This in not a blog post about writing, it’s about writing implements, specifically fountain pens. You can blame Karen Traviss, because she reminded me how much I used to enjoy writing with a fountain pen, and… well… one thing led to another and now I have a pot of seventeen fountain pens and a bank of fifteen bottles of different coloured inks.
Yeah, okay, they are not going to improve my prose, but I’m really enjoying writing with them.
I keep a bullet journal by my right elbow. It helps me to organise my life because it’s a to-do list, a day book and a things-done list all in one, plus a diary. If you want to know more about bullet journals take a look at Anne Lyle’s blog. All I can say is that it works for me. I’ve been keeping a bullet journal since 2015, and I’ve got my daughter hooked, too. We both keep slightly different styles of journal, but once you acquire the general principle, you can adapt to suit. She has a handbag sized notebook, I have a desktop sized tome. Something with at least 31 lines to a page works best because at the beginning of each month, you write a forward calendar for the coming month with reminders that you can transfer to your day by day journal. (At the beginning of the year you do a twelve month forward-plan, number your pages, and leave space to index the important things you might need to refer back to.) Your daily entries consist of bullet points of appointments, reminders, messages and things to do, either crossed out or with a forward arrow if you’ve not managed to do something but need to move it forward to another day.
All that is by way of saying that I do a fair amount of handwriting. One of the nice things about bullet journals is that they are a pleasure to use if you use a good quality notebook and – yes – a fountain pen.
So, back to Karen Traviss’ reminder and the fountain pen saga.
Karen was crooning over a new Jinhao pen, so it set me thinking, so I wandered out of the office and rummaged through the top drawer of the desk in the living room – a desk I don’t use for actual work, so things can sometimes sit in the drawers for years. In this case for decades. Right in the back of the drawer I found the pens I knew were there, but had rarely looked at in later years: my late father’s Parker 51, and my own Parker 61. The former was the pen Dad treated himself to when he got his first management job in the 1950s. He lent it to me to do my Eleven Plus exam (yes, I am that old!) and when I passed the exam and got a place at the Barnsley Girls’ High School, he bought me my very own Parker Pen, the 61. In those days – before the availability of the kind of felt tips that are almost indistinguishable from fountain pens – ball points were forbidden in school. It was pencils for writing in our cheap ‘rough books’ and fountain pens for everything else. My Parker 61 has seen some mileage. I may have sat my Eleven Plus with the 51, but I took both O-Levels and A-Levels with the 61, and probably used it throughout college as well. (I have a weird memory gap about that.)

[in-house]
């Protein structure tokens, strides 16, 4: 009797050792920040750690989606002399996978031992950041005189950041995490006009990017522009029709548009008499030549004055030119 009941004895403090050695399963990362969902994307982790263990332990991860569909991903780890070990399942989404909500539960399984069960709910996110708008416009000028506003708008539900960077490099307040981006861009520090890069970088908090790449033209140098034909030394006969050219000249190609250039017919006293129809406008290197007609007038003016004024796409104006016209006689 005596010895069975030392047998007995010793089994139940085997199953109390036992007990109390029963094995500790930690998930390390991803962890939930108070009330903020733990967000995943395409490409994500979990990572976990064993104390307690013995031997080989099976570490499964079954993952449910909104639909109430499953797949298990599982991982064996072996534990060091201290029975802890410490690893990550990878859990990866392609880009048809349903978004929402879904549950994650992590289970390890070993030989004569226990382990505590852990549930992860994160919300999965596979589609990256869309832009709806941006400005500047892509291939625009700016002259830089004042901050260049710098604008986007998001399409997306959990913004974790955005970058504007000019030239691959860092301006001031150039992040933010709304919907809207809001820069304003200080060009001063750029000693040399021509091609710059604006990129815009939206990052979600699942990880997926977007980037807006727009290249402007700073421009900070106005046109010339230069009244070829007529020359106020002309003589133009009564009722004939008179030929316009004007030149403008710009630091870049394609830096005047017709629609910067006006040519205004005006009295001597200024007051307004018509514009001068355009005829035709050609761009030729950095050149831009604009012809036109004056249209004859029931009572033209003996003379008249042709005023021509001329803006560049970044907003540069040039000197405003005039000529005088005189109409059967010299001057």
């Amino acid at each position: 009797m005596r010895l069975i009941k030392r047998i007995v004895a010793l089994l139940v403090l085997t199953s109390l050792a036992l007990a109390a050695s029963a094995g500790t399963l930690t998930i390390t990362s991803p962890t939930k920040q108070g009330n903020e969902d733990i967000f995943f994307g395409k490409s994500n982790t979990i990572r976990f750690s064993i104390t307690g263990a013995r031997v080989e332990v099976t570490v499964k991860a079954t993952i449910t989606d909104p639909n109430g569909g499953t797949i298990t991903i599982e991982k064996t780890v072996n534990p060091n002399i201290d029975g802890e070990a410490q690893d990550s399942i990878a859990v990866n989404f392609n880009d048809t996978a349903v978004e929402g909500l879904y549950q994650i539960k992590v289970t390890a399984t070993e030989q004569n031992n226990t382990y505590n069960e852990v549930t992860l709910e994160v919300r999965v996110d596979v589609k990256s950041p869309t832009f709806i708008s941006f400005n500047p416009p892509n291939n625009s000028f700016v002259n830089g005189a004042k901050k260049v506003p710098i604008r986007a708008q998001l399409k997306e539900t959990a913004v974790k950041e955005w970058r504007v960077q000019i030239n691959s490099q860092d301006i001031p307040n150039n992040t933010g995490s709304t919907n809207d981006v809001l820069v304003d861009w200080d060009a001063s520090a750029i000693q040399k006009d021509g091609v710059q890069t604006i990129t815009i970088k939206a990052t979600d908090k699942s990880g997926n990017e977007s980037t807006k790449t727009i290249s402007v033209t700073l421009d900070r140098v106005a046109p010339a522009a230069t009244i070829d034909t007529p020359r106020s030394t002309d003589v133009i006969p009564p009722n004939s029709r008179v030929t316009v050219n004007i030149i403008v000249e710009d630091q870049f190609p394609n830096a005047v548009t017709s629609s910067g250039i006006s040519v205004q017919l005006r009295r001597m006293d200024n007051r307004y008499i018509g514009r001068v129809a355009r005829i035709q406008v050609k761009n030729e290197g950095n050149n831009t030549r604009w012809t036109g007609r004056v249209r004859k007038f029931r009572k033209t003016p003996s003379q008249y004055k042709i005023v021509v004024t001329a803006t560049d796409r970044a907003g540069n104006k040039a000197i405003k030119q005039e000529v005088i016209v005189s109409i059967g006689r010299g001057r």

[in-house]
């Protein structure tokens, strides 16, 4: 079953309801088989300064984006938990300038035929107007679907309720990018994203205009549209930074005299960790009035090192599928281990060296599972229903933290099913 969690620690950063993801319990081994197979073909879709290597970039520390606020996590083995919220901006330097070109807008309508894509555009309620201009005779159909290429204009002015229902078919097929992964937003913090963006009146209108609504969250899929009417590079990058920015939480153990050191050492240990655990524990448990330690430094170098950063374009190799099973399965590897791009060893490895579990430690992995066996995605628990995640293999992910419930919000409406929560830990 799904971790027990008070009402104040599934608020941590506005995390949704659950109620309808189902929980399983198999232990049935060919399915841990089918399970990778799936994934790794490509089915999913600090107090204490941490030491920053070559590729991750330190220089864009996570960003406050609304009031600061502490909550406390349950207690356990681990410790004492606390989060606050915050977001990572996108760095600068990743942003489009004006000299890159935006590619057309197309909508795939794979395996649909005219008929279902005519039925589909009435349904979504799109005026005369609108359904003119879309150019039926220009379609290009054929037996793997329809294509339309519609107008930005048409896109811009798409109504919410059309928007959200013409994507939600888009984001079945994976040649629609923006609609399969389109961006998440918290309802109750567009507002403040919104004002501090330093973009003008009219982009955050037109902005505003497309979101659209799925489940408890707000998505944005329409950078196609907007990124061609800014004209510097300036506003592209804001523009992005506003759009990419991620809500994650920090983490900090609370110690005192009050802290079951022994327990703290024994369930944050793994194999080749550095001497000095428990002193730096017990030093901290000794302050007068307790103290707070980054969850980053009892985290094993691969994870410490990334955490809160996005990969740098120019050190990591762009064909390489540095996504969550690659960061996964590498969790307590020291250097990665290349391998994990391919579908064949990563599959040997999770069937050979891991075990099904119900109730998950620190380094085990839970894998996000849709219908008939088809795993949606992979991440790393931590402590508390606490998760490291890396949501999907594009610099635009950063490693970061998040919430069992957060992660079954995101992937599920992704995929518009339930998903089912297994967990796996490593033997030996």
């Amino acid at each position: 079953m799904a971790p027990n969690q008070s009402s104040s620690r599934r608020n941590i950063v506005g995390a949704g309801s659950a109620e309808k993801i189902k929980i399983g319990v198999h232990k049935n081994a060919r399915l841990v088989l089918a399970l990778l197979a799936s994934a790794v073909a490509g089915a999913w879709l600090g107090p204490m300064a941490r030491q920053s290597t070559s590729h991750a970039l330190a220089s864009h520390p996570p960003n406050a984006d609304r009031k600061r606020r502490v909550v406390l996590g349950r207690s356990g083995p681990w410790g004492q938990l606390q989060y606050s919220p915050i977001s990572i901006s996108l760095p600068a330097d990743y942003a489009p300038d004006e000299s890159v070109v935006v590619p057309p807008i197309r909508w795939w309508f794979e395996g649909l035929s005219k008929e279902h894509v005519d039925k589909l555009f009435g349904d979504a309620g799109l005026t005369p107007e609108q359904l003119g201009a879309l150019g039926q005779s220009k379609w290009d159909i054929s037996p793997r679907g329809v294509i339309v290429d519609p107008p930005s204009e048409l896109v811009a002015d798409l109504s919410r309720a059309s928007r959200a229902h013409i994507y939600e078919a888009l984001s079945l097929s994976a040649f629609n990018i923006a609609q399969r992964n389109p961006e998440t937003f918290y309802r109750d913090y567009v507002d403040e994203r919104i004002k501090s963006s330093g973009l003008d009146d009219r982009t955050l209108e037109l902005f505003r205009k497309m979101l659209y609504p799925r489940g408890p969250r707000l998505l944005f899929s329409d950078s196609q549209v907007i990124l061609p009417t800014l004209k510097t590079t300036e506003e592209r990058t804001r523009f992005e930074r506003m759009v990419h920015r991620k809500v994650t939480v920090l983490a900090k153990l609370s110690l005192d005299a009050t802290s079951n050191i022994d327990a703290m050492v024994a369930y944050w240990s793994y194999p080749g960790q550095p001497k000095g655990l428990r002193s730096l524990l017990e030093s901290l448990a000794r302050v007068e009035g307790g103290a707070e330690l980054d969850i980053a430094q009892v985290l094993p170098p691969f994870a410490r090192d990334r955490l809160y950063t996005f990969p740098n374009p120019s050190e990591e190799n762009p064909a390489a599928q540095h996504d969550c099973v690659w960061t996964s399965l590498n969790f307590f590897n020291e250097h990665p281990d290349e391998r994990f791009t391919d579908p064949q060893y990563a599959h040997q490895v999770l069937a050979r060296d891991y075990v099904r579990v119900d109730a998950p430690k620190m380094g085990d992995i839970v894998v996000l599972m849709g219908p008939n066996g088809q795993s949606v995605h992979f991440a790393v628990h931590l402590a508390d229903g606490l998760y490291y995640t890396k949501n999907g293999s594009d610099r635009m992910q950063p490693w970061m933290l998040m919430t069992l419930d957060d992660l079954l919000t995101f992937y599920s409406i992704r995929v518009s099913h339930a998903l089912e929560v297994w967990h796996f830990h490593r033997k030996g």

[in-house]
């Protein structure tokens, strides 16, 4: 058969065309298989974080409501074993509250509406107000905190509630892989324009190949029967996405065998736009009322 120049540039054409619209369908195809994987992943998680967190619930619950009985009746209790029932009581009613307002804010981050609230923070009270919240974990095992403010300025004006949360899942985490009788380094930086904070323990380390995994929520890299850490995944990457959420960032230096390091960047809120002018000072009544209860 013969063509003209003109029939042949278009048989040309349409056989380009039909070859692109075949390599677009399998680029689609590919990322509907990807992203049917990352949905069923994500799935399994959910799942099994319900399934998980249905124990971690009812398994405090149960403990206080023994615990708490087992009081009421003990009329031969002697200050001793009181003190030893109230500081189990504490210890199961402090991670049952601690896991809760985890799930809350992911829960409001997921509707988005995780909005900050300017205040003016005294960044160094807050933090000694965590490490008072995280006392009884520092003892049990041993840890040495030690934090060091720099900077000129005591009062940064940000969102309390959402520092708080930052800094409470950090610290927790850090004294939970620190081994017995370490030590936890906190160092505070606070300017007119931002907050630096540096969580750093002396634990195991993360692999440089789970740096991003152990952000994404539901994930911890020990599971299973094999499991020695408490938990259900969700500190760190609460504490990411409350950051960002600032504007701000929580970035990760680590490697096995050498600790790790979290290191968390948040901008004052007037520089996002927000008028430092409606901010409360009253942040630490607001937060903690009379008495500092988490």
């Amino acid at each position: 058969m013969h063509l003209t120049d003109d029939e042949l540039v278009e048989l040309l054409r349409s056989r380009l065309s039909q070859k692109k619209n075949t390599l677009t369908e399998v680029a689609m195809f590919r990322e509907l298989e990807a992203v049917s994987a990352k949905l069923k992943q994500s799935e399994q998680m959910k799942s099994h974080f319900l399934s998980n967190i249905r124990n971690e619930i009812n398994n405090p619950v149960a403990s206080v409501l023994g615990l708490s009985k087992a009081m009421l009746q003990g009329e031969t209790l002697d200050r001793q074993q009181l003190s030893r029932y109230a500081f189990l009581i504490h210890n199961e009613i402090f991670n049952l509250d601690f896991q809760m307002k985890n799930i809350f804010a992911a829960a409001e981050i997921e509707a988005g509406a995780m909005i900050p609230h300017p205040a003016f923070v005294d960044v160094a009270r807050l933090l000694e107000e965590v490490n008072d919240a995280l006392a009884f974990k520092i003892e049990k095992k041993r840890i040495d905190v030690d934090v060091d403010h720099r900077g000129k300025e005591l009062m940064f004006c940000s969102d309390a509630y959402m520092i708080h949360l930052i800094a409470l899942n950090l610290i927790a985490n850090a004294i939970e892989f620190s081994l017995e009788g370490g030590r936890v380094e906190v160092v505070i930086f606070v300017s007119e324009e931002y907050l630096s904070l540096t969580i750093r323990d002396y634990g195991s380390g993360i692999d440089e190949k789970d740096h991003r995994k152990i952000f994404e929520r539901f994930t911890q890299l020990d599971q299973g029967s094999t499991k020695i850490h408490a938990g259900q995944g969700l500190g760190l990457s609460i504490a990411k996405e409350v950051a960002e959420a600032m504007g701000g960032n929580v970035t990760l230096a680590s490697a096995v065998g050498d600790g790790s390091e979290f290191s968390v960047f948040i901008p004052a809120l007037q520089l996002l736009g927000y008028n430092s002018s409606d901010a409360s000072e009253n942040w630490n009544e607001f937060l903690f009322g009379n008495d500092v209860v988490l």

If not the Rolls Royce of pens, Parkers were certainly the BMWs of their time. Sleek cigar-shaped bodies, hooded nibs and the elegant and distinctive arrow clip on the cap. They wouldn’t still work after decades of residing in a drawer, would they? Surely the ink reservoirs would have perished by now, or the ink so dried up in the nibs that I’d never get them writing again. I had a trusty bottle of Quink Ink (Parker’s standard blue) so with paper towels handy in case of leakage, I filled the 51, and lo… no leakage and it worked perfectly. The 61 has a different fill-system, a weird vac fill that no one seems to understand, but it worked, too. Both pens write like a dream. They glide over paper, smoothly and my sloppy handwriting is suddenly more considered… neater.
My dad died in 1987, but here I was, suddenly writing with his prized pen. It almost gave me the shivers.
As I said, one thing led to another, and my pen pot now contains pens by Pilot, Jinhao, Lamy, Platinum, and Kaweko. I have cartridges in a multitude of colours, and ink pots from Basic Quink and Watermans to Diamine Shimmertastic Enchanted Ocean. Yes, sparkly ink, but subtle, as opposed to my-little-unicorn glittery.
Maybe I’ll write more about some of my newer pen and ink acquisitions in future blogs, but if you’ve never tried using a fountain pen, I urge you give it a try. There are many good starter pens on the market for just a few pounds. It makes writing more of an experience and less of a chore.